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Thu Apr 24 10:27:57 SAST 2014

It'll be an aerial battle

LIAM DEL CARMEin Durban | 08 June, 2012 06:440 Comments
Morne Steyn chats to Bryan Habana during the South African national rugby team training session at Northwood High School on June 06, 2012 in Durban, South Africa
Image by: Steve Haag / Gallo Images

AERIAL supremacy is increasingly not just winning the battle - it's winning the war, too.

Whether it is the high ball or the lineout, Springbok coach Heyneke Meyer's blueprint revolves around his team's ability to contest the ball in the air. For goodness sake, he has selected a fullback he believes can catch but, more importantly, can kick and chase.

As he sets about his task in his maiden test series in charge, some had hoped Meyer would chart a bold new course for Springbok rugby, away from the boa constrictor pressure game that painfully (for many watching) suffocates opponents, to something more, well, springbok like.

But Meyer has been at pains to explain that he is interested only in winning rugby, no matter the degree to which it is required to align itself with the percentages.

The garryowen will thus unavoidably be a key feature of tomorrow's opening test. As will the lineouts, where the Springboks have opted to gamble high on the rookie second-row combination of Eben Etzebeth and Juandre Kruger.

The problem for Meyer in engaging England in the air is that he is pitting his battle plan against a fella called Lancaster, Stuart Lancaster.

The England coach isn't necessarily anticipating another Battle of Britain, but he has fortified his back-three defences by redeploying Ben Foden, who normally stands tall under the high ball but is perhaps more renowned for what he does on the counter, to the left wing. That opened the door for Mike Brown at fullback.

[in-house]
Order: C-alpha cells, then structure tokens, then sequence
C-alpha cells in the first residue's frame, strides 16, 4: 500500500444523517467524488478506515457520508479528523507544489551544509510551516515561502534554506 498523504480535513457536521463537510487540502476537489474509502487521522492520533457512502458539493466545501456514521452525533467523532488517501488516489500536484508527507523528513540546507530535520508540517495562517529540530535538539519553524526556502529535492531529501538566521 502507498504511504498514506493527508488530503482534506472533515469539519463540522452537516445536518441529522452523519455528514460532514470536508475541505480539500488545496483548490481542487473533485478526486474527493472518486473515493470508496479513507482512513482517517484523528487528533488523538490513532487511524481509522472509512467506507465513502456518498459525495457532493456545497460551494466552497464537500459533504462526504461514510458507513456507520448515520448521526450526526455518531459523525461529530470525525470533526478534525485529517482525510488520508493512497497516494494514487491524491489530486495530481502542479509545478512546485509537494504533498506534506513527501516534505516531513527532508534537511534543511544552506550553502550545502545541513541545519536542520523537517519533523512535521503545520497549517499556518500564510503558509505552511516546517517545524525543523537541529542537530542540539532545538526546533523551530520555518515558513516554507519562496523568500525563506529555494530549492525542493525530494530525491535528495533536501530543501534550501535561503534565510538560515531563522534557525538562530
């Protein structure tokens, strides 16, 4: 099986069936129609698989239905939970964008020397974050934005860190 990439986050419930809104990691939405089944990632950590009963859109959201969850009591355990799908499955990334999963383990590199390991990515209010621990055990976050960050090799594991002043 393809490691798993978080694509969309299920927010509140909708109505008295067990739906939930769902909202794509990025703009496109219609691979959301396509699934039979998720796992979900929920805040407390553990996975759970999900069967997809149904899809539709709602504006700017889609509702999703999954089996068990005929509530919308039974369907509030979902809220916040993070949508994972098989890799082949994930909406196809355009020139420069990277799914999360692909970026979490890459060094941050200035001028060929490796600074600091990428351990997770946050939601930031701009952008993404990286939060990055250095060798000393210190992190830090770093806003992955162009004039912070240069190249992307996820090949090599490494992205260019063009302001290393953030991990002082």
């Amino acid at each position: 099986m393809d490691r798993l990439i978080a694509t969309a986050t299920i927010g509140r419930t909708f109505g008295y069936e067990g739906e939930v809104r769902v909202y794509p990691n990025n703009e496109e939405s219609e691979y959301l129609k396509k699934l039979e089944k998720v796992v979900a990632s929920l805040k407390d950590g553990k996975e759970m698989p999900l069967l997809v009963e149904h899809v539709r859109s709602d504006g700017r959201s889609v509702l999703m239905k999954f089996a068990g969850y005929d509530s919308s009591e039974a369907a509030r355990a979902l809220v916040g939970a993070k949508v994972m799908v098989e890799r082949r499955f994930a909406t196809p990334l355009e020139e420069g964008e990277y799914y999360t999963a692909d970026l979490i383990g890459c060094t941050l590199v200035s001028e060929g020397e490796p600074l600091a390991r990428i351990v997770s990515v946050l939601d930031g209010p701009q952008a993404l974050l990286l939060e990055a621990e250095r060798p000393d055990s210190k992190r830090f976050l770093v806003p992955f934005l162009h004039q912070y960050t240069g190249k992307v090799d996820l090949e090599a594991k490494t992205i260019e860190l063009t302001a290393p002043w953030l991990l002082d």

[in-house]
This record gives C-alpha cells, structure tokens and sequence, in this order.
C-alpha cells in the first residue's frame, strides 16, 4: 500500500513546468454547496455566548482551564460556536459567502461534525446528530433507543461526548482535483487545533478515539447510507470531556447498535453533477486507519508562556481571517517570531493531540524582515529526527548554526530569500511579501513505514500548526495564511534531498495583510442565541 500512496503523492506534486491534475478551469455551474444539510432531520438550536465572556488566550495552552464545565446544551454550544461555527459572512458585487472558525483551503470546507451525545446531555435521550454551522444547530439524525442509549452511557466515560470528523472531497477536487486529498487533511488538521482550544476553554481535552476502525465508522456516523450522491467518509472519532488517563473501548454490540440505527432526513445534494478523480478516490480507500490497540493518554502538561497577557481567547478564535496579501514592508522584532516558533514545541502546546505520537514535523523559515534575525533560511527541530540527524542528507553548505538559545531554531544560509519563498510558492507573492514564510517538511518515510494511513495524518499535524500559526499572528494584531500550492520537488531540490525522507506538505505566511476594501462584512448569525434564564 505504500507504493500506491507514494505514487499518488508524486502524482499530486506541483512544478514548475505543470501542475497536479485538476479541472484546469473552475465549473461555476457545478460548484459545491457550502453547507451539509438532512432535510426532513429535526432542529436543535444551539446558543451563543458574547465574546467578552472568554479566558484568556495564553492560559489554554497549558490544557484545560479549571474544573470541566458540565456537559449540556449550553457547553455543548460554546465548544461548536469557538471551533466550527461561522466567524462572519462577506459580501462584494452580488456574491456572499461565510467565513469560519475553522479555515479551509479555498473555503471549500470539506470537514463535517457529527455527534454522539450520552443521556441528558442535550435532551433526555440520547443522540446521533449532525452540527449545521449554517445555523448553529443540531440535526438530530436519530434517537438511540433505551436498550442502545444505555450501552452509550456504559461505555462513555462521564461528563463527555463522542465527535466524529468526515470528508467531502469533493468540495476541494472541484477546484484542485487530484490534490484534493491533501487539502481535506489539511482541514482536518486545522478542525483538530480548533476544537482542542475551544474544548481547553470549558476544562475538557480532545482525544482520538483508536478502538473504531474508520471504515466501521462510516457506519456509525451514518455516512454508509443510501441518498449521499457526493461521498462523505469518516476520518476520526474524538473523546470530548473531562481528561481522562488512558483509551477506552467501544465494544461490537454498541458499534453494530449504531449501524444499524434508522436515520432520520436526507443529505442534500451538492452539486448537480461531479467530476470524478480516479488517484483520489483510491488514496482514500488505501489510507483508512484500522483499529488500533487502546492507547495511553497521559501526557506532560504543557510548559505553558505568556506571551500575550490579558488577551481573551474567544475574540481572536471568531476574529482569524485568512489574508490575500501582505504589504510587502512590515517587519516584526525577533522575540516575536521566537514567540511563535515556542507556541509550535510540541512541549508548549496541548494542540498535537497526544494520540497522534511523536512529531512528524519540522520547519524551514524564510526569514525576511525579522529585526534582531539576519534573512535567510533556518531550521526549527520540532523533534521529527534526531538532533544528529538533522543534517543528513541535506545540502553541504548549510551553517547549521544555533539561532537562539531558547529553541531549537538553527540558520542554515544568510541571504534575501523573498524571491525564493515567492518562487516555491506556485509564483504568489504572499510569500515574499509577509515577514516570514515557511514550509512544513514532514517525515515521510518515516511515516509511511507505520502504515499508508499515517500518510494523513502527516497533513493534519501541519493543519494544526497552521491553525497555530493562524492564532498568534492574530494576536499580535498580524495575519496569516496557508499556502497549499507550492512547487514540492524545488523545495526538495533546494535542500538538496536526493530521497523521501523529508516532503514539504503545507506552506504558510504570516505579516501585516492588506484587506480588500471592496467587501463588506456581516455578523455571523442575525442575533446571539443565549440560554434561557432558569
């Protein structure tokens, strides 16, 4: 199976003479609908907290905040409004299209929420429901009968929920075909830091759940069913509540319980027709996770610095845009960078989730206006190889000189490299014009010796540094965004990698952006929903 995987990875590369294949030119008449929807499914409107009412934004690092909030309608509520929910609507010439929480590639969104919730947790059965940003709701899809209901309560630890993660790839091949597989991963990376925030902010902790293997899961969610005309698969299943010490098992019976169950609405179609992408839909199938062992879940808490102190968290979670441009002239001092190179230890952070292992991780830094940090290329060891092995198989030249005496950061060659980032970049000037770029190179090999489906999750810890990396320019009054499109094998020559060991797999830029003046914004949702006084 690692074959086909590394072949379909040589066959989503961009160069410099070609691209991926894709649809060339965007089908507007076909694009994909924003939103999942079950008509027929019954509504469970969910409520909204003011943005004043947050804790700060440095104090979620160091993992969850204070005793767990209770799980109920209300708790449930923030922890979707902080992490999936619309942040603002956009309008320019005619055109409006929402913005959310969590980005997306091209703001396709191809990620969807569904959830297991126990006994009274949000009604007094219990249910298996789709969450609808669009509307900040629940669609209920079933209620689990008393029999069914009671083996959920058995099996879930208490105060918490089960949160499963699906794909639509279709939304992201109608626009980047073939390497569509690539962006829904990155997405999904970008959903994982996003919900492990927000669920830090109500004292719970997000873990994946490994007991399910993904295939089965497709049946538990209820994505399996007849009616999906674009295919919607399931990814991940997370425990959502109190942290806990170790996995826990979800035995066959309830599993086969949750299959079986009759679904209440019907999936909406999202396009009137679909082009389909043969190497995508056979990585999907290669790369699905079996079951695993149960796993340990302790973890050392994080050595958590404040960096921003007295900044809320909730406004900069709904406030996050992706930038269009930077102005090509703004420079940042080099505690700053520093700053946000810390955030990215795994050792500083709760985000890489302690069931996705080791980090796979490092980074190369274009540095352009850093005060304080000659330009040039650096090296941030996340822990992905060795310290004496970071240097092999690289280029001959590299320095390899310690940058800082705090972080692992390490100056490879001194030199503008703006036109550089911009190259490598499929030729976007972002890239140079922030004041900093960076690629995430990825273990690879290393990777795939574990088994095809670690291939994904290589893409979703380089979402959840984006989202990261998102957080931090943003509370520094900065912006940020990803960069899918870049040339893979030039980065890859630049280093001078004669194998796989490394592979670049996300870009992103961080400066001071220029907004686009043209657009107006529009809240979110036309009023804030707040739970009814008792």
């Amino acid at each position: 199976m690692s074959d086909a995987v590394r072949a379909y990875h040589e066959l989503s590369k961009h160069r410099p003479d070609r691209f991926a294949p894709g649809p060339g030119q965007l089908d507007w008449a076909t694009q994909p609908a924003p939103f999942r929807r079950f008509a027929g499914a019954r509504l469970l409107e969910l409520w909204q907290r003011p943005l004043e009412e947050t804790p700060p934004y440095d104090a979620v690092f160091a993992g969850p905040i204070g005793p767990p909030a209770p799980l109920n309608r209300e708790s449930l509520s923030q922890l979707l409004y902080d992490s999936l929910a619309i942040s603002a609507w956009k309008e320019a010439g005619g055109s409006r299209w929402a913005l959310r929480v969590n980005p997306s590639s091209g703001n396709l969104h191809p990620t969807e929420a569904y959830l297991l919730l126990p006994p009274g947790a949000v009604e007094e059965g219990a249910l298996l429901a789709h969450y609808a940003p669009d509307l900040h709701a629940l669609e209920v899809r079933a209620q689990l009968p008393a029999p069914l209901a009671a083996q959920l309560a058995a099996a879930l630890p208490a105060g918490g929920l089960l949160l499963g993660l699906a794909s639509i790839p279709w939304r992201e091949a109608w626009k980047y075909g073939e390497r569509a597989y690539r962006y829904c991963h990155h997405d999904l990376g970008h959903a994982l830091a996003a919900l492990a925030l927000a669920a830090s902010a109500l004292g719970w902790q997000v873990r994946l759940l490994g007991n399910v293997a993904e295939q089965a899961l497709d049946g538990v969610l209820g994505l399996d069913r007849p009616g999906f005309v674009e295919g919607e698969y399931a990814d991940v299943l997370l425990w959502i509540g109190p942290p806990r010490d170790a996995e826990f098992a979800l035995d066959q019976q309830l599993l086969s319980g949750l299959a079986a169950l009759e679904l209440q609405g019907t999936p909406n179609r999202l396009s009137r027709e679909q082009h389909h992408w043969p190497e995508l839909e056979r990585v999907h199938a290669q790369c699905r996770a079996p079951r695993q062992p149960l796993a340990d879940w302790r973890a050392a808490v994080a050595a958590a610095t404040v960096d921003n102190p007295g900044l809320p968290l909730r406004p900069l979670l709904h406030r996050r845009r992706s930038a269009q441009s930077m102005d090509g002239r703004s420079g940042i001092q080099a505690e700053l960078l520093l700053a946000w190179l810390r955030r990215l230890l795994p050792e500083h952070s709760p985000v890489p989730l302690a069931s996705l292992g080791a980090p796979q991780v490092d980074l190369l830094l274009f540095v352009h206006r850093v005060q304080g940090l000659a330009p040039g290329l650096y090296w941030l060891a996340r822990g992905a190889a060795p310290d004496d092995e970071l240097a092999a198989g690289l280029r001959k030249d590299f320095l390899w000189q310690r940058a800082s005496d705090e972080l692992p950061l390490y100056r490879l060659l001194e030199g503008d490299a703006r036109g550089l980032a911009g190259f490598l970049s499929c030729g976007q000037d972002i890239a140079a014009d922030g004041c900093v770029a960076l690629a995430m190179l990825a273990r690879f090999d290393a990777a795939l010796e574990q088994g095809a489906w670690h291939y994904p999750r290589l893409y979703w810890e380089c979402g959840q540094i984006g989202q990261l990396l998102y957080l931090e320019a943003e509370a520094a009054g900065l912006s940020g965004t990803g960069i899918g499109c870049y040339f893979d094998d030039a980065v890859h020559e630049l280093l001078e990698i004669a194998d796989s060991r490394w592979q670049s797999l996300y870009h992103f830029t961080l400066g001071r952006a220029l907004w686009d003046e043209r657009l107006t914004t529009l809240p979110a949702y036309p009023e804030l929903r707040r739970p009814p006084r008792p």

"By moving Ben to the wing, we retain his strike power and aerial skills and can utilise not only Mike's attacking and defensive assets, but we can also call on his left-footed kicking game," explained Lancaster.

So England know what to expect. Typically though, Meyer is undeterred, emboldened perhaps by the courage of his convictions that even if the enemy knows what's coming, they can do precious little about it.

A steady supply of good lineout possession will provide the Springboks with the platform from which to launch a weapon many felt, under the two previous regimes, was under-utilised. Like the high ball, the maul doesn't score high on the aesthetics scale, but Meyer knows rugby contains few better chest-thumping shows of authority.

England, however, proved combative up front and generally well organised in the Six Nations, and those qualities should stand them in good stead tomorrow.

They, like the Springboks, have some nagging questions about the recent form of their star flyhalf but unlike Lancaster, Meyer has far more to lose from an errant display from his pivot. Without Morne Steyn finding his range, there will be no shock and awe.

England: Mike Brown, Chris Ashton, Manu Tuilagi, Brad Barritt, Ben Foden, Owen Farrell, Ben Youngs, Ben Morgan, Chris Robshaw (captain), Tom Johnson, Geoff Parling, Mouritz Botha, Dan Cole, Dylan Hartley, Joe Marler. Substitutes: Lee Mears, Paul Doran Jones, Tom Palmer, Phil Dowson, Lee Dickson, Toby Flood, Jonathan Joseph.

Referee: Steve Walsh

Kick-off: 5pm

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